Rights in Databases: Where are We Now?

January 21, 2011

The collection and exploitation of data and databases is increasingly important to modern business, indeed some business models (particularly Internet/digital media businesses) are founded entirely on these activities. One of the justifications for introducing additional protection for databases within the Database Directive (96/9/EC) was that ‘databases are a vital tool in the development of an information market within the Community; whereas this tool will also be of use in many other fields’ (Recital 9).

After the Court of Appeal recently revisited the question of how data and databases are protected in Football DataCo Limited and Others v Brittens Pools Limited and Others [2010] EWCA Civ 1380 and again referred questions to the Court of Justice of the European Union, we ask ‘what protection for databases is now available?’


English case law had previously held, in Football League v Littlewoods [1959] 1 Ch 637, that copyright could potentially protect football league fixtures under the Copyright Act 1956 (and subsequently under s 3(1) of the Copyright, Designs and Patents Act 1988) as football fixture lists may be considered compilations of data and, therefore, literary works.  In order to benefit from protection under the national copyright laws, the fixture lists were required to be ‘original’ (the threshold for which was not particularly high) and recorded on some medium.

However, the implementation of the Database Directive amended s 3(1) of the CDPA 1988 and introduced a new ‘sui generis’ database right (see Article 7 of the Database Directive (96/9/EC)), and a new category of copyright relating solely to databases (see Article 4).  The ‘sui generis’ right was introduced to protect databases where considerable effort may have been expended in the compilation, but the database was not an ‘original’ creation (ie it was made by ‘sweat of the brow‘, as opposed to intellectual creation).  The database copyright recognised that there may still be databases that did result from intellectual creation.  There is a key difference between database copyright and copyright in another form of literary work – there is a higher test of originality to be satisfied before a database can attract copyright protection: a literary work consisting of a database will be original only if ‘by reason of the selection or arrangement of the contents of the database the database constitutes the author’s own intellectual creation’ (CDPA 1988, s 3A).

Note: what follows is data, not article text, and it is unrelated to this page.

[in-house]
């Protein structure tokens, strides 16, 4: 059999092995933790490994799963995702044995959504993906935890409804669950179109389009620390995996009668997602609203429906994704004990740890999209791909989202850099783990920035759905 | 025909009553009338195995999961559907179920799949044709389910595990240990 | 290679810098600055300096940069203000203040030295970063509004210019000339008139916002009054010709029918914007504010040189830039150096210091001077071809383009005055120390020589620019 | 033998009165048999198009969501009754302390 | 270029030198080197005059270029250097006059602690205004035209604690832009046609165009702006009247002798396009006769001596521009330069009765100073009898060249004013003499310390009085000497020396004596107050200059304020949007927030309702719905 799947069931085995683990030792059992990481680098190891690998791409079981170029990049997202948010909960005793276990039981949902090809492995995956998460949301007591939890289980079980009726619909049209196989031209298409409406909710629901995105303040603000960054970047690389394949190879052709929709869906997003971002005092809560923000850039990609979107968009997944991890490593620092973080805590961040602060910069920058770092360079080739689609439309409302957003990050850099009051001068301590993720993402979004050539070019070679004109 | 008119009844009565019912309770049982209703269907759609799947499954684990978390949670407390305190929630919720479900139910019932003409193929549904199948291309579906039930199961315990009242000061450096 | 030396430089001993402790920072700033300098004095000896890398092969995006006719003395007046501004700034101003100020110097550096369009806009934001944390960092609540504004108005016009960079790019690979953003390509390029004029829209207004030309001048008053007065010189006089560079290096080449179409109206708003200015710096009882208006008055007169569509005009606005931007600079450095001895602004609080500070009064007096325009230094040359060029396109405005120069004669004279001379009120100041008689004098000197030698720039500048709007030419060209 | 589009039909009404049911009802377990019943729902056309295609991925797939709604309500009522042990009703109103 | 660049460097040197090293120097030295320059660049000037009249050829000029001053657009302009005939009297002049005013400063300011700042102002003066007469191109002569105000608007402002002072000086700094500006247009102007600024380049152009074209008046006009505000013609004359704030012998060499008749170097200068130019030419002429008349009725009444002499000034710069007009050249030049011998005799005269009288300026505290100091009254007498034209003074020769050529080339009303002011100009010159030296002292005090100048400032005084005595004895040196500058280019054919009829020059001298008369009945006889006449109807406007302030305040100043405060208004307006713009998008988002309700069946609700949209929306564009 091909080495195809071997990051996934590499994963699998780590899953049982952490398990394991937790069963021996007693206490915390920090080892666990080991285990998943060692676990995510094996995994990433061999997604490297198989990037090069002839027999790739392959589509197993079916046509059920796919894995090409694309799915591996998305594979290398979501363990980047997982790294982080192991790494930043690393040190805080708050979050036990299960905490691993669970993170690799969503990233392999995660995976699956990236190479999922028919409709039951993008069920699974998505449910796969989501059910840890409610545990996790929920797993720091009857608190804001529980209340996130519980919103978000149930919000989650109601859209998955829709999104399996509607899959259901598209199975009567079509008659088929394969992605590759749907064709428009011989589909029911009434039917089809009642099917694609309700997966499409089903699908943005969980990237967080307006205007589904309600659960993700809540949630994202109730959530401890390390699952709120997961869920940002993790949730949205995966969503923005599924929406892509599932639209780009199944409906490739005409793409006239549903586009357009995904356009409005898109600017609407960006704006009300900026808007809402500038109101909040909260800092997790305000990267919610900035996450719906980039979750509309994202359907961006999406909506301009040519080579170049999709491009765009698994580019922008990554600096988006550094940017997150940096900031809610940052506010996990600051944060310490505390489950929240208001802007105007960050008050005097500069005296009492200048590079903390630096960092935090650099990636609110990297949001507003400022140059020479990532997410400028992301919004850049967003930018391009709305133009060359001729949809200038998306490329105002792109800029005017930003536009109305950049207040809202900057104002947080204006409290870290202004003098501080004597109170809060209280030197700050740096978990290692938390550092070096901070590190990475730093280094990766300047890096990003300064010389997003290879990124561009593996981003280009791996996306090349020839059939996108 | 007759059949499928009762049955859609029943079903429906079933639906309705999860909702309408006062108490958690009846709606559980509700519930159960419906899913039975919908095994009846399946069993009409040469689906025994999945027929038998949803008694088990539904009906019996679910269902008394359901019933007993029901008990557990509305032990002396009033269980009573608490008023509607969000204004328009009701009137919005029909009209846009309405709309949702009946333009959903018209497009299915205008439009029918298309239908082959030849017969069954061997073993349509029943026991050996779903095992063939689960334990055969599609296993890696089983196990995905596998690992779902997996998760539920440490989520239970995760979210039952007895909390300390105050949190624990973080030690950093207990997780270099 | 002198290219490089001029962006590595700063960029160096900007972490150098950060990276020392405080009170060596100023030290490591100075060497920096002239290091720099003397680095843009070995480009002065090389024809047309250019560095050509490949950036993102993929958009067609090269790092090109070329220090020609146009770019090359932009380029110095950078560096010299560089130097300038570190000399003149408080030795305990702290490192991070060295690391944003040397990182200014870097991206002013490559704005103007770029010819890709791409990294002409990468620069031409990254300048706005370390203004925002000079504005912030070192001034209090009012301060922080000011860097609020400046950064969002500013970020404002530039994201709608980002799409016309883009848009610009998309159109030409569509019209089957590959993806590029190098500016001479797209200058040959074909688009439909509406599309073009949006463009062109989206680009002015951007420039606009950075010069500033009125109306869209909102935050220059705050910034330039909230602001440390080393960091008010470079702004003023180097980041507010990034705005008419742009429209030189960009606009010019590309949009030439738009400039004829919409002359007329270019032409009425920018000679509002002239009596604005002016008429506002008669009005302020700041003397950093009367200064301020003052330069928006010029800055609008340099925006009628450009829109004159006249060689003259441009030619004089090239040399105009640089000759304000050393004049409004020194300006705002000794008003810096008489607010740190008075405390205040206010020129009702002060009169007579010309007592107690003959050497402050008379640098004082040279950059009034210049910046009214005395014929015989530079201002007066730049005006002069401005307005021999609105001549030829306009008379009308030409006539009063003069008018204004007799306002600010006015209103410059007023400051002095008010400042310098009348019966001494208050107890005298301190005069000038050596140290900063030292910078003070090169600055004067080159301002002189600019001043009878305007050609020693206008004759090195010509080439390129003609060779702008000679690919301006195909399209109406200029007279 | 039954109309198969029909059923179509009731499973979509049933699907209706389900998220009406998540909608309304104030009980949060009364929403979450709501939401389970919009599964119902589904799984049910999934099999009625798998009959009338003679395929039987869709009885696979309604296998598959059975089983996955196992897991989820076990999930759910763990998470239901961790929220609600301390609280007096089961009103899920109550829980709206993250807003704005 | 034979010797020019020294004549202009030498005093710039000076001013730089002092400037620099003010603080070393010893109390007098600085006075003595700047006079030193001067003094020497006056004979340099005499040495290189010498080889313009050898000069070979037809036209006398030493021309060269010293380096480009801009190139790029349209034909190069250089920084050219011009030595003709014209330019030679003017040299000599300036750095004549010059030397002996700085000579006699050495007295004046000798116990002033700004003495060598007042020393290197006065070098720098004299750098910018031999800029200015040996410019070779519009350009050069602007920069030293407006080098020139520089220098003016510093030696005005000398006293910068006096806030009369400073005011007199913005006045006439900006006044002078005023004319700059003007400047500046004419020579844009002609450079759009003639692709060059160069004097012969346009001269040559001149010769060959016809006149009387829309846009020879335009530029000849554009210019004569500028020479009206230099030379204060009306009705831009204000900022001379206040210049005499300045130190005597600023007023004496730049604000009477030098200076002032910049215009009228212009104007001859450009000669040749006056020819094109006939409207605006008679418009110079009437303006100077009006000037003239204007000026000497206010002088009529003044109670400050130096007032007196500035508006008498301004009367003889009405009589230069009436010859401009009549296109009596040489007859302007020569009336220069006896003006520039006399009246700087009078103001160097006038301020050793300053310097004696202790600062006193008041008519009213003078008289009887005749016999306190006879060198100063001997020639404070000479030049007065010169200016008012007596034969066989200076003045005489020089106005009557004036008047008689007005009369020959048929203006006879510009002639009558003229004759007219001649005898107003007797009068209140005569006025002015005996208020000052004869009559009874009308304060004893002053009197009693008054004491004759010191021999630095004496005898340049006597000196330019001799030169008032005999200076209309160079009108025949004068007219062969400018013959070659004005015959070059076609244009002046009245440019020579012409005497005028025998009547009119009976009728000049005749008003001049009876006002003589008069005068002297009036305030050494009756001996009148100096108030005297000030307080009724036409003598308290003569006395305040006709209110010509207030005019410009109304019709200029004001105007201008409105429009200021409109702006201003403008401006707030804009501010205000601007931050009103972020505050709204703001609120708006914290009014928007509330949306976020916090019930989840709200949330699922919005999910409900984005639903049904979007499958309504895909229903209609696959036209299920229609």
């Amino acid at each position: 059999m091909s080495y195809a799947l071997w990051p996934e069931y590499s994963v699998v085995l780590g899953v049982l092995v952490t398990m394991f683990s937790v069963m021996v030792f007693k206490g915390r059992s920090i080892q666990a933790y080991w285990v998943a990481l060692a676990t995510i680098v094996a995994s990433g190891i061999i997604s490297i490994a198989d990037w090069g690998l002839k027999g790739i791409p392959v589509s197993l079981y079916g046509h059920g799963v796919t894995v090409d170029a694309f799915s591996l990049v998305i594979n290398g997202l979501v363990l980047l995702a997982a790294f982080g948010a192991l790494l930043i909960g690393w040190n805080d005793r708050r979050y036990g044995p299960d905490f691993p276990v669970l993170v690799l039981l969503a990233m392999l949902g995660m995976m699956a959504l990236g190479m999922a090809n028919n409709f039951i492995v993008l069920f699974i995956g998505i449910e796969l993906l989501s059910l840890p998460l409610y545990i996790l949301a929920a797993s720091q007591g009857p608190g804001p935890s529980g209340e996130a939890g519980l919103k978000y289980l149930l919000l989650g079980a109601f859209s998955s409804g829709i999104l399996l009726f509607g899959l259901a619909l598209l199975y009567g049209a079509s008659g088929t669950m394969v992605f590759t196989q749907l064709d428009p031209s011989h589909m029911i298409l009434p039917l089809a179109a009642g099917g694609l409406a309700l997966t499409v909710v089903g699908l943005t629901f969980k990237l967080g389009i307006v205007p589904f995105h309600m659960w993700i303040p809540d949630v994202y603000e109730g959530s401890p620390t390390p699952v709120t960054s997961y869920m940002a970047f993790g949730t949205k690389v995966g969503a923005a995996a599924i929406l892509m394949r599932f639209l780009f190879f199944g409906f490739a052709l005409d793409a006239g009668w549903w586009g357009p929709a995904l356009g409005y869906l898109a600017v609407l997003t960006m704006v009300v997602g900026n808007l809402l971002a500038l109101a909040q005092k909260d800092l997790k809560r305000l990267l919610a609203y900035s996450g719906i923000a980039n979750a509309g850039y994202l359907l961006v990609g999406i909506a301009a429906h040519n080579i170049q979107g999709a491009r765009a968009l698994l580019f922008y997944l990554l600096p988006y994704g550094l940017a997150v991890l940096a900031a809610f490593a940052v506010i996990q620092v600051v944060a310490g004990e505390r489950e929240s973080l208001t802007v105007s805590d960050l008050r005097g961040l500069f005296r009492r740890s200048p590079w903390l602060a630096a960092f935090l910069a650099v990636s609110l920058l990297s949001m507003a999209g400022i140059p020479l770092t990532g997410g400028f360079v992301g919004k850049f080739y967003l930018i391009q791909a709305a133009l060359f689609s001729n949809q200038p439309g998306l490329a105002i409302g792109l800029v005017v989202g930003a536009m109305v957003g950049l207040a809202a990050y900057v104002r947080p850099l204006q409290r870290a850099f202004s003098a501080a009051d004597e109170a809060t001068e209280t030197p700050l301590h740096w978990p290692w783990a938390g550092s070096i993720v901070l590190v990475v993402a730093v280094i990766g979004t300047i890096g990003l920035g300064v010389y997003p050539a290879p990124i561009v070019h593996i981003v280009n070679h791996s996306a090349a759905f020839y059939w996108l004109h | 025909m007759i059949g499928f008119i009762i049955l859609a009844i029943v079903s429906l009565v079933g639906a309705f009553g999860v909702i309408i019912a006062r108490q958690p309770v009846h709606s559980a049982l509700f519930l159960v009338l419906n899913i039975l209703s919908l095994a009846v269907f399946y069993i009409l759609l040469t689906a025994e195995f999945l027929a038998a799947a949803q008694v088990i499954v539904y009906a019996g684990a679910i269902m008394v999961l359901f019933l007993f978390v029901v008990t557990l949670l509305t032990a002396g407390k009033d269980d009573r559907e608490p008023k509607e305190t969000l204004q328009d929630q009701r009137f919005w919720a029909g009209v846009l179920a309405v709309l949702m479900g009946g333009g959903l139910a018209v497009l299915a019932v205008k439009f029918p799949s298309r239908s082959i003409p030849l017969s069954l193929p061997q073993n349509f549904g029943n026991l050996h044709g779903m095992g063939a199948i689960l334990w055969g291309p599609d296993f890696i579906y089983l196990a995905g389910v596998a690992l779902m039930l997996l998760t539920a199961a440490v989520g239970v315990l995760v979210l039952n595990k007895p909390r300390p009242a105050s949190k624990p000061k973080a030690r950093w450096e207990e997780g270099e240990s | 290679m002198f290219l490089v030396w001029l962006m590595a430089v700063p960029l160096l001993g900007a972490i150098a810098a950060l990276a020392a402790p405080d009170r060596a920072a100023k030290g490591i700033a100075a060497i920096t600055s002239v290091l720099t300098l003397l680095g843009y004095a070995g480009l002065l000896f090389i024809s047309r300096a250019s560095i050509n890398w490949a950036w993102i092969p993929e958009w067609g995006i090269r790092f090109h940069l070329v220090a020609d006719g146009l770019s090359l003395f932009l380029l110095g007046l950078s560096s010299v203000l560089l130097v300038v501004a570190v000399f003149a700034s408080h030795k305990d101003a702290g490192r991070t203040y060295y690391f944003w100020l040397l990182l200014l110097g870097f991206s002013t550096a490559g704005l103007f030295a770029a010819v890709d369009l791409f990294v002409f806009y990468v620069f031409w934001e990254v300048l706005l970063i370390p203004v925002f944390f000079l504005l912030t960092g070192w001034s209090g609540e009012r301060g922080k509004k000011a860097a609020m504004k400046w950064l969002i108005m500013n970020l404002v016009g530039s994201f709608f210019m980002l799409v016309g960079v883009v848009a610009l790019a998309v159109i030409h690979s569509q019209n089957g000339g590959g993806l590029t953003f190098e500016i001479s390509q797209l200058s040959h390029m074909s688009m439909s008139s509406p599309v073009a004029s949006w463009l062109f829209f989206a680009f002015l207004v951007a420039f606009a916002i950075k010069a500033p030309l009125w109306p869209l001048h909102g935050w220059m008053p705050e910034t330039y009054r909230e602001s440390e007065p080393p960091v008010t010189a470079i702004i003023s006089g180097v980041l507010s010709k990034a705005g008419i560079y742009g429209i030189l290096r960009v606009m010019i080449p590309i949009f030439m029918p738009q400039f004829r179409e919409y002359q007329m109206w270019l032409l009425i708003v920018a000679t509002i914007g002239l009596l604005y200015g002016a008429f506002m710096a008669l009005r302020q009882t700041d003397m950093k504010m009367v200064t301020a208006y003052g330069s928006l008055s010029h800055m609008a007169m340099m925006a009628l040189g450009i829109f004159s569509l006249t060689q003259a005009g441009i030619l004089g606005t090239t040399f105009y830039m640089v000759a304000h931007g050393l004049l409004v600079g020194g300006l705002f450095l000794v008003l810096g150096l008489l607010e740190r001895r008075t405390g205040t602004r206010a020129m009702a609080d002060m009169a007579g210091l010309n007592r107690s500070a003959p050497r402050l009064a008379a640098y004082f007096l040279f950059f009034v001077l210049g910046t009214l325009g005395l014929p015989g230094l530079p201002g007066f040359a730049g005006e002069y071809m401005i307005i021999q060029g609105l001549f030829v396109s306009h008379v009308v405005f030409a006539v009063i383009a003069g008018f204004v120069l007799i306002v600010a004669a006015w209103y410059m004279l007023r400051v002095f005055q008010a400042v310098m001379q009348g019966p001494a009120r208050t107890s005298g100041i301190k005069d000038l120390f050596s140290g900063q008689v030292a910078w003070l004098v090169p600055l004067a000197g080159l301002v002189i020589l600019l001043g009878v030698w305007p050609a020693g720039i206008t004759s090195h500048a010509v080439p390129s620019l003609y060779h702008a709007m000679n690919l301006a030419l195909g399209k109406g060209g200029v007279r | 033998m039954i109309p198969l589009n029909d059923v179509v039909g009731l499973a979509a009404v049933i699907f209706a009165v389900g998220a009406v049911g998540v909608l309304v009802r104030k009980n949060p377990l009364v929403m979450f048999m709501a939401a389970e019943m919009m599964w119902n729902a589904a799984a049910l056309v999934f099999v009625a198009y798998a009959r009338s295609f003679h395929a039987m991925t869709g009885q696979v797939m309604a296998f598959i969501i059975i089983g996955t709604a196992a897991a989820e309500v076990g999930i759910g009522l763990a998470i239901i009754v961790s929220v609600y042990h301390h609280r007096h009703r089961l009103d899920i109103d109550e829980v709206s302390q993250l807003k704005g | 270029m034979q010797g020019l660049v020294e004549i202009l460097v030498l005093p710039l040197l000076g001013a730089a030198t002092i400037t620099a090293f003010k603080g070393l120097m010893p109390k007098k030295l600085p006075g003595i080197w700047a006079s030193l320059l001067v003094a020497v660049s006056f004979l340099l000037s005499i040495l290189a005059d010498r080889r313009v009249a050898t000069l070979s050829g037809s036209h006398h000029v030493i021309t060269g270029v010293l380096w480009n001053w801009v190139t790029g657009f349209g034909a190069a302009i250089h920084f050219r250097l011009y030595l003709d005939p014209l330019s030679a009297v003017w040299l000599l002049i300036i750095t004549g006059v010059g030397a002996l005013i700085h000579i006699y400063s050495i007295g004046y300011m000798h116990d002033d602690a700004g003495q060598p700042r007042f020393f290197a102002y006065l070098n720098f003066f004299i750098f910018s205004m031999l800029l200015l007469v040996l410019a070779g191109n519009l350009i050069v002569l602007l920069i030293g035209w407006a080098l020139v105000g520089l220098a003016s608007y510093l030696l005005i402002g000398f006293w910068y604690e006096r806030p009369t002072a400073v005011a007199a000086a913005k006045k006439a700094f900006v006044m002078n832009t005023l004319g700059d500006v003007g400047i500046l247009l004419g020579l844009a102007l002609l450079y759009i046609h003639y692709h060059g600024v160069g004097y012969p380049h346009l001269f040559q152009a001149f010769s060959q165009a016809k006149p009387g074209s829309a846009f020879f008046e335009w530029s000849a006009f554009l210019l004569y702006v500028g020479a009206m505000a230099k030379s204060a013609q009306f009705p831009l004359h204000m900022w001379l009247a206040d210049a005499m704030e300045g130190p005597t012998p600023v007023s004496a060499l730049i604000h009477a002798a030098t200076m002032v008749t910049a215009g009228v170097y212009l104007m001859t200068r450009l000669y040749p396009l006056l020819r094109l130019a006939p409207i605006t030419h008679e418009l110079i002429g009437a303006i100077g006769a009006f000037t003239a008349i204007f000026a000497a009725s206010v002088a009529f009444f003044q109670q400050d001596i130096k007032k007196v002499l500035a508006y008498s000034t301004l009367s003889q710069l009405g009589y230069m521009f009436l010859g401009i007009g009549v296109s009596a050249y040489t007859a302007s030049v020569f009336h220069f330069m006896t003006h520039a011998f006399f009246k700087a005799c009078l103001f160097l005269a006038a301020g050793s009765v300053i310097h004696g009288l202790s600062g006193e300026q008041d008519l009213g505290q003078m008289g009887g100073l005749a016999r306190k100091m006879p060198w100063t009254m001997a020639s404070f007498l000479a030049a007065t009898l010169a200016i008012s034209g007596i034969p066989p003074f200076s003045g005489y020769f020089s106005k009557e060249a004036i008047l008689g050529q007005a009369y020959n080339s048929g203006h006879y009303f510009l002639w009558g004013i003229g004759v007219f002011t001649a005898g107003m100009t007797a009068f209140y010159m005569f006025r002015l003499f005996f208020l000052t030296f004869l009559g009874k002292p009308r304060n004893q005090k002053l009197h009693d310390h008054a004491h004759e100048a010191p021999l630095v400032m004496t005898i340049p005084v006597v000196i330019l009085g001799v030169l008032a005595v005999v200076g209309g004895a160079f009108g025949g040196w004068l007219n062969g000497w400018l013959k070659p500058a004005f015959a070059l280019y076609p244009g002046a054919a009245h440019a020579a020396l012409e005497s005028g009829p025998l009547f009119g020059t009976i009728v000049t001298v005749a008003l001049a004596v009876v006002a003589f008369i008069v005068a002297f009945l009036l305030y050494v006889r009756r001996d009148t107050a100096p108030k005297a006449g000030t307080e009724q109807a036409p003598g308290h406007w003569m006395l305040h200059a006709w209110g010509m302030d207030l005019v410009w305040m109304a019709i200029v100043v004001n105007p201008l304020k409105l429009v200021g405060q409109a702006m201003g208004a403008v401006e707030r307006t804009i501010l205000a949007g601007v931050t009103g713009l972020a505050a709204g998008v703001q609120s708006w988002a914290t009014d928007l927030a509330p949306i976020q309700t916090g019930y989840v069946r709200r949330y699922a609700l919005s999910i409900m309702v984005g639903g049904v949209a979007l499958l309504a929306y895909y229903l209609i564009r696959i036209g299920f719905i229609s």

The Football DataCo/Britten Pools case

Football DataCo Ltd (FDC) grants licences to third parties to allow them to reproduce certain information relating to the professional football leagues of England and Scotland, including player and match data and fixtures lists. FDC brought proceedings against Brittens Pools Ltd, Yahoo! UK Ltd and Stan James (Abingdon) Ltd for publishing the English and Scottish league fixture lists on their web sites without a licence.  In bringing those claims, FDC sought to rely on a ‘sui generis’ database right, database copyright (both under the Database Directive) and literary copyright in the fixtures themselves pursuant to the CDPA 1988.

The main questions considered by the Court of Appeal were whether, as a preliminary issue, these fixture lists were protected by: (1) the ‘sui generis’ database right; (2) database copyright; and/or (3) other literary copyright.

(1) The ‘sui generis’ database right

A database will benefit from the ‘sui generis’ database right under Article 7 of the Database Directive if there is ‘substantial financial or professional investment in obtaining, verifying or presenting the content‘.

There has been some substantive case law regarding the scope of the right and its application, in particular in British Horseracing Board Ltd and others v William Hill Organisation Ltd (Case C-203/02: the BHB case) and the Fixtures Marketing cases (see Fixtures Marketing Ltd v Organismos prognostikon agonon podosfairou, Case C-444/02, Fixtures Marketing Ltd v Svenska Spel AB, Case C-338/02 and Fixtures Marketing Ltd v Oy Veikkaus Ab, Case C-46/02, 9 November 2004).

In the BHB case, following a reference to the ECJ, that court held that ‘investment in the obtaining of the contents‘ of the database referred to the resources used to seek out existing independent materials and collect them in the database, and not to the resources used to create materials which made up the contents of a database. On the facts, it was held that the resources used by BHB to prepare a list of horses in a race did not constitute investment in the ‘obtaining of‘ the contents of the database in which that list appeared.